43 Foundry Avenue
Waltham, Massachusetts 02453-8313
Wayne Harvey brings more than 24 years of experience focusing on mathematics and, more recently, science learning and teaching enterprises. He has extensive experience with mathematics curriculum development across the grades, professional development for teachers, mathematics education research, and systemic reform efforts. He is a developer of major partnerships with large school districts, such as Chicago, Boston, and Pittsburgh; university mathematics departments and schools of education; and educational publishers and other organizations supporting schools, teachers, and students.
To successfully promote students’ mathematical or scientific understanding and increase their achievement, teachers must develop a qualitatively different and deeper understanding of the discipline than most currently possess—even as school systems work to align current efforts with the new Common Core State Standards and adopt new curriculum programs. To help teachers and administrators confront these challenges, Harvey oversees a staff creating high-quality programs in both formal and informal settings with expertise in curriculum development, research, evaluation, and development of sustainable programs. The group helps to build communities of learners where students and teachers learn to think like mathematicians and scientists and acquire knowledge and ways of thinking endemic to the discipline. The approach deepens teachers’ understanding of how disciplinary thinking develops in learners.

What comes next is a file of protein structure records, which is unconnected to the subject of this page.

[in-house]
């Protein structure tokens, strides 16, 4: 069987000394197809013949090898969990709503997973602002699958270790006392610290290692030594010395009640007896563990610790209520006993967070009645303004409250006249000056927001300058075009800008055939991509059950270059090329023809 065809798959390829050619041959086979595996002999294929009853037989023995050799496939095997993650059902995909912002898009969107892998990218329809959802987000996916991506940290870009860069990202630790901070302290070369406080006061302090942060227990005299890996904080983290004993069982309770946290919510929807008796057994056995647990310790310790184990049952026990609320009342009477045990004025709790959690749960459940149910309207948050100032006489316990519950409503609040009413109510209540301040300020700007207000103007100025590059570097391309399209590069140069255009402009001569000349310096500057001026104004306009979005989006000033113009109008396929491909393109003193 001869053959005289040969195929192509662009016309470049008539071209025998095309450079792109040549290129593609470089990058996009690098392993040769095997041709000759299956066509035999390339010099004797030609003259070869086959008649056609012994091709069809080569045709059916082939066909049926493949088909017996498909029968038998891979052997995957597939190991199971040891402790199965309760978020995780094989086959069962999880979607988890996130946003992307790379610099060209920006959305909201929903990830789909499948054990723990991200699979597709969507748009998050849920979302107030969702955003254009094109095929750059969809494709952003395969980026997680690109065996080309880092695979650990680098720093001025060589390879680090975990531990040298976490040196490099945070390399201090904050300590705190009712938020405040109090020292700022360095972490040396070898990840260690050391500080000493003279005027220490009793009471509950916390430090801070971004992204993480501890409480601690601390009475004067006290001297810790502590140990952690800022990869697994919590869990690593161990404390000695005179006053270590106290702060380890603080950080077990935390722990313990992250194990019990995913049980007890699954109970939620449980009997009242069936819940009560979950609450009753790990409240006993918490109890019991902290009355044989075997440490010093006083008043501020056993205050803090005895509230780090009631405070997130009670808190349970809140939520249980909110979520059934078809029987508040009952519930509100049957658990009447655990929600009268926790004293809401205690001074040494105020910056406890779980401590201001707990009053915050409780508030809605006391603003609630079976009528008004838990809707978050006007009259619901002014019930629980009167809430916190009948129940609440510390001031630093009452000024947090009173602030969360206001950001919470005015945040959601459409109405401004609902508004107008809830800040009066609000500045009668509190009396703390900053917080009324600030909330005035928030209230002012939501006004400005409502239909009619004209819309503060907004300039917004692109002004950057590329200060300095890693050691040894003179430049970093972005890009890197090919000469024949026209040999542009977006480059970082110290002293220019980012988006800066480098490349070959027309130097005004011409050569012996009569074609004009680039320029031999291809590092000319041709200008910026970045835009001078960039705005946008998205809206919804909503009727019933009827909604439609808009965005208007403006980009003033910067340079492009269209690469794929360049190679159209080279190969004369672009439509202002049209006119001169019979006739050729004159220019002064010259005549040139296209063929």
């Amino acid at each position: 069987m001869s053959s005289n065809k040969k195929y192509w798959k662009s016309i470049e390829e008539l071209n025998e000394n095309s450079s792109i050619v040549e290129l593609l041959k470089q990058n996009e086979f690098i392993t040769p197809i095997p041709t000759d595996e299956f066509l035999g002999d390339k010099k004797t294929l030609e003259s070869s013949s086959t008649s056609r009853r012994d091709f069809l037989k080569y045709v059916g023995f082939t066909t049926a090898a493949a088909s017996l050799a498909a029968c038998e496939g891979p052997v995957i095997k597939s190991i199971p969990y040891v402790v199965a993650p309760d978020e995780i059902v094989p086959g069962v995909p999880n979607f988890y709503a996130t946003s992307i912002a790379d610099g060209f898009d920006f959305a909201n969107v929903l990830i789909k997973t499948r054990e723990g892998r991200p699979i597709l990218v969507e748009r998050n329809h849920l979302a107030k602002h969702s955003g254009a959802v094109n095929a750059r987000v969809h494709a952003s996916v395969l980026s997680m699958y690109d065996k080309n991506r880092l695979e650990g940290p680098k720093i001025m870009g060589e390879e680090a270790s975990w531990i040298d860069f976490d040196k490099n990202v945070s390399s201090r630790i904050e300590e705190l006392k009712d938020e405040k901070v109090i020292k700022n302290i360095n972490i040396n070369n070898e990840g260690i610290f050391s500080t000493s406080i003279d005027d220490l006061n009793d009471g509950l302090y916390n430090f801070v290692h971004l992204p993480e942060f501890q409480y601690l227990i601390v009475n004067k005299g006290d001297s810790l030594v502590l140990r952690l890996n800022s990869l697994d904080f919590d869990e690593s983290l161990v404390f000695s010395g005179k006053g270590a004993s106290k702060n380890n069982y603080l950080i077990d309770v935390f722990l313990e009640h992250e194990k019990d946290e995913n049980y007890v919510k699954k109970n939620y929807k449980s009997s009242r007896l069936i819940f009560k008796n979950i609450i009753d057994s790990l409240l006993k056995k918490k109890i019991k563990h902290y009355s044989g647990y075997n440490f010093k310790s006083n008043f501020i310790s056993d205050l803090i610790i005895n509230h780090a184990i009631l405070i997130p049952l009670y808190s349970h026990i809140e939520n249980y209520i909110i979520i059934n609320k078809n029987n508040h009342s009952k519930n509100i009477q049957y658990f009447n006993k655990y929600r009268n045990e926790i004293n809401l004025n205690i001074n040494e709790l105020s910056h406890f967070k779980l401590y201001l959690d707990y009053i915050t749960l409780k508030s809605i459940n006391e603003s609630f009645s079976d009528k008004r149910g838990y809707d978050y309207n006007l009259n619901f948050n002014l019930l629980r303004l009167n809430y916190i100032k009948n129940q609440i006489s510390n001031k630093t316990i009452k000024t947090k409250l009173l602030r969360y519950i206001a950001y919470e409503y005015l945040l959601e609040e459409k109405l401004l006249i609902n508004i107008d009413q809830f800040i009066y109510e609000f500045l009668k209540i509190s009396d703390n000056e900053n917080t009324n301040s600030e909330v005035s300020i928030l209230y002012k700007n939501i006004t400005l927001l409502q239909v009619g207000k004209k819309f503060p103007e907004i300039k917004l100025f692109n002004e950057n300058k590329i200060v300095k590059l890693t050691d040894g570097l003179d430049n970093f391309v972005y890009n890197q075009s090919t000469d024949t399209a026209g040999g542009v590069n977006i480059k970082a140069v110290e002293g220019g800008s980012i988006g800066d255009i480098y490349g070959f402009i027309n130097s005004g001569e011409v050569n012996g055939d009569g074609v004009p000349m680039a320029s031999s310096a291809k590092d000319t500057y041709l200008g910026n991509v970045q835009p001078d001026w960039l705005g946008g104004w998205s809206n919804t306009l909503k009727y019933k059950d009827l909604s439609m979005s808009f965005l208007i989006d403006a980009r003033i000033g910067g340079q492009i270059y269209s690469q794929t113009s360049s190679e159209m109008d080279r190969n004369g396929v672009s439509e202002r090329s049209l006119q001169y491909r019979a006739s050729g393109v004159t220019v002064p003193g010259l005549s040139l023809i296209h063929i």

Harvey is accomplishing this with Chicago Public Schools and mathematics faculty at the University of Chicago, and with Boston-area school districts and mathematics faculty at Boston University and the University of Massachusetts. He has developed partnerships with Pearson, School Specialty, Texas Instruments, and IBM, among others. Harvey has collaborated on numerous curriculum development enterprises, including The CME Project and ThinkMath, and large-scale programs for professional development such as Focus on Mathematics, with Boston University, and Mathematics at the Core with Chicago Public Schools.
Before joining EDC, Harvey worked to develop a cognitive-science group at SRI International, and he worked in Atari’s research group exploring how microcomputers, in their early days, could point to new ways of learning mathematics or science. He has taught mathematics courses and computer science courses at the University of California, and he has helped develop programs for African-American and Hispanic high school students interested in pursuing their education in STEM disciplines.
Harvey received a BS in mathematics and computer science from the University of Illinois; an MS in computer science with a focus on artificial intelligence from the University of California at Berkeley; and a PhD in cognitive science and mathematics education from Berkeley.